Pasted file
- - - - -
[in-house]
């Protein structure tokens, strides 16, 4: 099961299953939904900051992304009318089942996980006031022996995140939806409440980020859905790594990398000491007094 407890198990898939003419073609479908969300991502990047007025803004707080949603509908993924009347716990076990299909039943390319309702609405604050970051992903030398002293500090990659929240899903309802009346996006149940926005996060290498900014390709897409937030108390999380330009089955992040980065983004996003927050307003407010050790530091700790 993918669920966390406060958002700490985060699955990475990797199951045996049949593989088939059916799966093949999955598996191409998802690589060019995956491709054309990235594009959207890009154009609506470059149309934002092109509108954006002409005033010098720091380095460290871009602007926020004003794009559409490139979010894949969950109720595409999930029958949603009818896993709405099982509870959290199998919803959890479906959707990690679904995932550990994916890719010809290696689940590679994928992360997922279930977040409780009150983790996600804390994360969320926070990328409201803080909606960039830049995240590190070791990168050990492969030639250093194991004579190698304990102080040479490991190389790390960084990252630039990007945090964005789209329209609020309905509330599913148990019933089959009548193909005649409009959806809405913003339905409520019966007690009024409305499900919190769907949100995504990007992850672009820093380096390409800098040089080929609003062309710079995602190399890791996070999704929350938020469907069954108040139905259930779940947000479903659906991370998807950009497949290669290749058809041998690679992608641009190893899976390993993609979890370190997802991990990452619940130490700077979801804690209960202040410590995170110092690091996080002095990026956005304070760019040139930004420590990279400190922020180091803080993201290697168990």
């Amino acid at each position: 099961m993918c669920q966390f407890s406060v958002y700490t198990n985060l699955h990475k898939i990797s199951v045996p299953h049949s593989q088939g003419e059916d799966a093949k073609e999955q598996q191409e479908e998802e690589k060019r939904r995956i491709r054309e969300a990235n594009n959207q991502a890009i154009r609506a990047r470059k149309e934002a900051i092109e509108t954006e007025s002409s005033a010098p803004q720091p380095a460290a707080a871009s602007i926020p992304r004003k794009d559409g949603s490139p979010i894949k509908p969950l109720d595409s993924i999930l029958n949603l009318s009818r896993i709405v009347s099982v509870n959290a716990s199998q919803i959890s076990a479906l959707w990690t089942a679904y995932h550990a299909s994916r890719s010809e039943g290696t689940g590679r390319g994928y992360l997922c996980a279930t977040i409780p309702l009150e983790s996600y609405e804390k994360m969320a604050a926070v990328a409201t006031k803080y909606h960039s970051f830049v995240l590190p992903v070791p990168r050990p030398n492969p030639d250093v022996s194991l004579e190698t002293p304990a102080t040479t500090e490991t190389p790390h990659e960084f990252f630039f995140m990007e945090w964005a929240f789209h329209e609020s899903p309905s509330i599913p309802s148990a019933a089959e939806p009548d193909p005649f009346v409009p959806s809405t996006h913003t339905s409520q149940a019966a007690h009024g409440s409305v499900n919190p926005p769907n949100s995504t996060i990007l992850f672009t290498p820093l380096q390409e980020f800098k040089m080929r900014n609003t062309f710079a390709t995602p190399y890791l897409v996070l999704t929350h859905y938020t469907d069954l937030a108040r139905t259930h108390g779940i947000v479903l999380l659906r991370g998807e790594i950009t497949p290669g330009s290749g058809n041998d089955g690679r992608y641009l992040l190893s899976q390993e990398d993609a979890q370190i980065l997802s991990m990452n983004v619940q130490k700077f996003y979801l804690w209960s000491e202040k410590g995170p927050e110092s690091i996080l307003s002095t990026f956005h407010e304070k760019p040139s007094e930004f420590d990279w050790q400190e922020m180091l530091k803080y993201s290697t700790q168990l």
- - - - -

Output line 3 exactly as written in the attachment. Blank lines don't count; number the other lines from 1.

């Amino acid at each position: 099961m993918c669920q966390f407890s406060v958002y700490t198990n985060l699955h990475k898939i990797s199951v045996p299953h049949s593989q088939g003419e059916d799966a093949k073609e999955q598996q191409e479908e998802e690589k060019r939904r995956i491709r054309e969300a990235n594009n959207q991502a890009i154009r609506a990047r470059k149309e934002a900051i092109e509108t954006e007025s002409s005033a010098p803004q720091p380095a460290a707080a871009s602007i926020p992304r004003k794009d559409g949603s490139p979010i894949k509908p969950l109720d595409s993924i999930l029958n949603l009318s009818r896993i709405v009347s099982v509870n959290a716990s199998q919803i959890s076990a479906l959707w990690t089942a679904y995932h550990a299909s994916r890719s010809e039943g290696t689940g590679r390319g994928y992360l997922c996980a279930t977040i409780p309702l009150e983790s996600y609405e804390k994360m969320a604050a926070v990328a409201t006031k803080y909606h960039s970051f830049v995240l590190p992903v070791p990168r050990p030398n492969p030639d250093v022996s194991l004579e190698t002293p304990a102080t040479t500090e490991t190389p790390h990659e960084f990252f630039f995140m990007e945090w964005a929240f789209h329209e609020s899903p309905s509330i599913p309802s148990a019933a089959e939806p009548d193909p005649f009346v409009p959806s809405t996006h913003t339905s409520q149940a019966a007690h009024g409440s409305v499900n919190p926005p769907n949100s995504t996060i990007l992850f672009t290498p820093l380096q390409e980020f800098k040089m080929r900014n609003t062309f710079a390709t995602p190399y890791l897409v996070l999704t929350h859905y938020t469907d069954l937030a108040r139905t259930h108390g779940i947000v479903l999380l659906r991370g998807e790594i950009t497949p290669g330009s290749g058809n041998d089955g690679r992608y641009l992040l190893s899976q390993e990398d993609a979890q370190i980065l997802s991990m990452n983004v619940q130490k700077f996003y979801l804690w209960s000491e202040k410590g995170p927050e110092s690091i996080l307003s002095t990026f956005h407010e304070k760019p040139s007094e930004f420590d990279w050790q400190e922020m180091l530091k803080y993201s290697t700790q168990l």